The number of cubs born depends on the age and dietary condition of the mother. The litter size is 1 to 4 offspring. The pride synchronizes its reproduction so they can rear their cubs together, each suckling the others’ cubs as well as their own. For example, if a lioness is away hunting, her cub will be suckled by another lactating female. Cubs are nursed 6-7 months.
Cubs reach sexual maturity at 24 to 28 months in captivity and at 36 to 46 months in the wild. The difference here is one of nutrition. Overall cub mortality rates are high. In the wild as many as 80% die before they are 2 years old. Because the cubs are not able to compete with larger ones during feeding, some of them starve. Even in times of abundance cubs may starve if all the kills are small.
If a pride is taken over by a new male who has defeated the top resident male, he will most likely kill any existing cubs that are under 2 years old. This rapidly brings the females into breeding condition, ensuring that the strongest male gets to breed and continue his genetic line.
The average lifespan of a lion in the wild is up to 16 years. In captivity, they often live 10 years beyond that.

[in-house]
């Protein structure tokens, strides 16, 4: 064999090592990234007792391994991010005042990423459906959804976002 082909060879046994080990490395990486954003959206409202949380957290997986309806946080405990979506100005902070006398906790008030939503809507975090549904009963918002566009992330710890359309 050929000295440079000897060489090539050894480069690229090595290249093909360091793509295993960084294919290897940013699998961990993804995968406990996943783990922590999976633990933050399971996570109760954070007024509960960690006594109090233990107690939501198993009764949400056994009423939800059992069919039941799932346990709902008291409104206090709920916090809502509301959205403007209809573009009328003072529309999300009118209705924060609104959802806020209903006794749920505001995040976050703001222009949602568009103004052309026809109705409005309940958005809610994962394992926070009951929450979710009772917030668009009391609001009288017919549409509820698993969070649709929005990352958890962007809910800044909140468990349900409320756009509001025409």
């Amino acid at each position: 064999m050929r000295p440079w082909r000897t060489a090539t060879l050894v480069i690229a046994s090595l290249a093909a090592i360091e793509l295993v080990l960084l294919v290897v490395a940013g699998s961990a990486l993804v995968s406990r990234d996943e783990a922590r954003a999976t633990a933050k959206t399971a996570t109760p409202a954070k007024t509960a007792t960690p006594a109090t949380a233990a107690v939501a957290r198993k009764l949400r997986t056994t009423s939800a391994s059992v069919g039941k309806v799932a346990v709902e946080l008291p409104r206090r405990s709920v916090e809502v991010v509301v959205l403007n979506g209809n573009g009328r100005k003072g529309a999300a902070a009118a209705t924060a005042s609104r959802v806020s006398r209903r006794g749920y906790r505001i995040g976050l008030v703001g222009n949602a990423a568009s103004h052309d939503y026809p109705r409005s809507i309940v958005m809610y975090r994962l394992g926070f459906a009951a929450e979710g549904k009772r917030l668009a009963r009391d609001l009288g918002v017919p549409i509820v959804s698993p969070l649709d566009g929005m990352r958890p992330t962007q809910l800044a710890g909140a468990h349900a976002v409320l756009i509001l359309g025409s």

Lions communicate with each other in a wide variety of ways. The most important is through body contact. Passing lions of the same pride greet each other by rubbing their cheeks together. Sometimes this is prolonged into neck and body rubbing as well.
Grooming serves social as well as physical needs of the pride. In grooming, the hard bumpy tongue combs fur clean, cleans off blood after feeding, and removes ticks, fleas and other parasites. Grooming also reinforces social bonds.
Lions are also extremely aware of the subtle changes in posture of each other. Facial expressions are unusually varied from an antagonistic, defensive threat, with snarling or hissing to an aggressive threat with growls.
From 1993 to 1997, more than 1,000 lions (1/3 of the entire population of the Serengeti Parks) died from canine distemper which was spread from Masai dogs to hyenas, which acted as primary carriers. Hyenas travel long distances and mix with other predators at kills. A vaccination program was set up for 10,000 dogs in villages surrounding the parks to stop the disease at its source. There is an ongoing program for vaccinating the dogs, to prevent parvo virus, rabies and canine distemper which can all be passed to wild animals.